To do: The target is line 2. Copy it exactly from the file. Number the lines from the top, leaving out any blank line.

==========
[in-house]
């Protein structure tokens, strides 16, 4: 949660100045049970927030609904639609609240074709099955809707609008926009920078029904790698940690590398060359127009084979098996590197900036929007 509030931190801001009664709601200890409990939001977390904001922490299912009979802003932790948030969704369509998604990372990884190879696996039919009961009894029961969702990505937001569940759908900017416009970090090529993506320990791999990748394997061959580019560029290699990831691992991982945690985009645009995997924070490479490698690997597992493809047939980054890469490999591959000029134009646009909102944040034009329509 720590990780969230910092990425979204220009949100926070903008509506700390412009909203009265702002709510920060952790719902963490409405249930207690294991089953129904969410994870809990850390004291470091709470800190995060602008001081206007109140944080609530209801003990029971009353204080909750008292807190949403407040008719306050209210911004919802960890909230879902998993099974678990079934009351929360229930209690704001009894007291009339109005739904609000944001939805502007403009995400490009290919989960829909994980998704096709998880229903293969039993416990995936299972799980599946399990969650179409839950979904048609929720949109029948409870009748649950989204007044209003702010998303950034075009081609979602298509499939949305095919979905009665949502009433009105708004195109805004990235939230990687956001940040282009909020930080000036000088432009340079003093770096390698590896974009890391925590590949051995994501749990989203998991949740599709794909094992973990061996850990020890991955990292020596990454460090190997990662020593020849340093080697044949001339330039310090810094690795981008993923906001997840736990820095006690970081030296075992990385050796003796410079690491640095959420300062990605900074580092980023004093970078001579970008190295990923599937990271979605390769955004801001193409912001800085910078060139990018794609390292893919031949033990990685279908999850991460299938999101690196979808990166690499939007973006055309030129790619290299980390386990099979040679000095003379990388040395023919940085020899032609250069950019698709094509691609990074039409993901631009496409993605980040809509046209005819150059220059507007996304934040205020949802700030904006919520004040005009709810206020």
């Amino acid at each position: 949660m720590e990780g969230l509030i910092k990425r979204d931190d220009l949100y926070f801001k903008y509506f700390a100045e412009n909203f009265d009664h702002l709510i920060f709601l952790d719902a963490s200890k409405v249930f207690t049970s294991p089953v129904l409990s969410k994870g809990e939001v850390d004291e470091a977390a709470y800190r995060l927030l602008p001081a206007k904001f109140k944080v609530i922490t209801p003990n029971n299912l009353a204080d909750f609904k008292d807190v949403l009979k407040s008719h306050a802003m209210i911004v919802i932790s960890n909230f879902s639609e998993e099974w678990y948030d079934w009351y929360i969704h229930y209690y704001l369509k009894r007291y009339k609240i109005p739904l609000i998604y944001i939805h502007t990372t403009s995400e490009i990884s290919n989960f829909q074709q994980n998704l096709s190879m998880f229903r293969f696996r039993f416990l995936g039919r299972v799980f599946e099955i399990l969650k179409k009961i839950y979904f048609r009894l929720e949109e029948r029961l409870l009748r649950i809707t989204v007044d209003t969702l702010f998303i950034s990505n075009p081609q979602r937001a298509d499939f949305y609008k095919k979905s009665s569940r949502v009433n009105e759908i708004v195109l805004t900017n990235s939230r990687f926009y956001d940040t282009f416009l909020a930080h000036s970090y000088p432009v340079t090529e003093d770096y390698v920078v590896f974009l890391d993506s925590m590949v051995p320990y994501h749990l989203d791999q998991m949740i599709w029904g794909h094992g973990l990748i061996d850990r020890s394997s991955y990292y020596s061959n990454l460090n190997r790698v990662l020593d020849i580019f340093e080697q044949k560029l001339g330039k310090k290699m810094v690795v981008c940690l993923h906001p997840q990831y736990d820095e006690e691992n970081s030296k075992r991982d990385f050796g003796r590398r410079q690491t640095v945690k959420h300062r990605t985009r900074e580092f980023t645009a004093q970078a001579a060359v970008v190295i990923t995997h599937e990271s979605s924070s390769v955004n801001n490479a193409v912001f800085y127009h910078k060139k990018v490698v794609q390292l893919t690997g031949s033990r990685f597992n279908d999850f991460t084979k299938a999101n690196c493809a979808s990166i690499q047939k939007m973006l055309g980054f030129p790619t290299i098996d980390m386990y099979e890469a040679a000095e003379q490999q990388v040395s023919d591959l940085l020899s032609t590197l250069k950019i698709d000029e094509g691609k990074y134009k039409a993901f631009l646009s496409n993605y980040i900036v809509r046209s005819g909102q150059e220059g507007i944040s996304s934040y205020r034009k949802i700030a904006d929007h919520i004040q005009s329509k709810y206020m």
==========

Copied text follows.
């Protein structure tokens, strides 16, 4: 949660100045049970927030609904639609609240074709099955809707609008926009920078029904790698940690590398060359127009084979098996590197900036929007 509030931190801001009664709601200890409990939001977390904001922490299912009979802003932790948030969704369509998604990372990884190879696996039919009961009894029961969702990505937001569940759908900017416009970090090529993506320990791999990748394997061959580019560029290699990831691992991982945690985009645009995997924070490479490698690997597992493809047939980054890469490999591959000029134009646009909102944040034009329509 720590990780969230910092990425979204220009949100926070903008509506700390412009909203009265702002709510920060952790719902963490409405249930207690294991089953129904969410994870809990850390004291470091709470800190995060602008001081206007109140944080609530209801003990029971009353204080909750008292807190949403407040008719306050209210911004919802960890909230879902998993099974678990079934009351929360229930209690704001009894007291009339109005739904609000944001939805502007403009995400490009290919989960829909994980998704096709998880229903293969039993416990995936299972799980599946399990969650179409839950979904048609929720949109029948409870009748649950989204007044209003702010998303950034075009081609979602298509499939949305095919979905009665949502009433009105708004195109805004990235939230990687956001940040282009909020930080000036000088432009340079003093770096390698590896974009890391925590590949051995994501749990989203998991949740599709794909094992973990061996850990020890991955990292020596990454460090190997990662020593020849340093080697044949001339330039310090810094690795981008993923906001997840736990820095006690970081030296075992990385050796003796410079690491640095959420300062990605900074580092980023004093970078001579970008190295990923599937990271979605390769955004801001193409912001800085910078060139990018794609390292893919031949033990990685279908999850991460299938999101690196979808990166690499939007973006055309030129790619290299980390386990099979040679000095003379990388040395023919940085020899032609250069950019698709094509691609990074039409993901631009496409993605980040809509046209005819150059220059507007996304934040205020949802700030904006919520004040005009709810206020």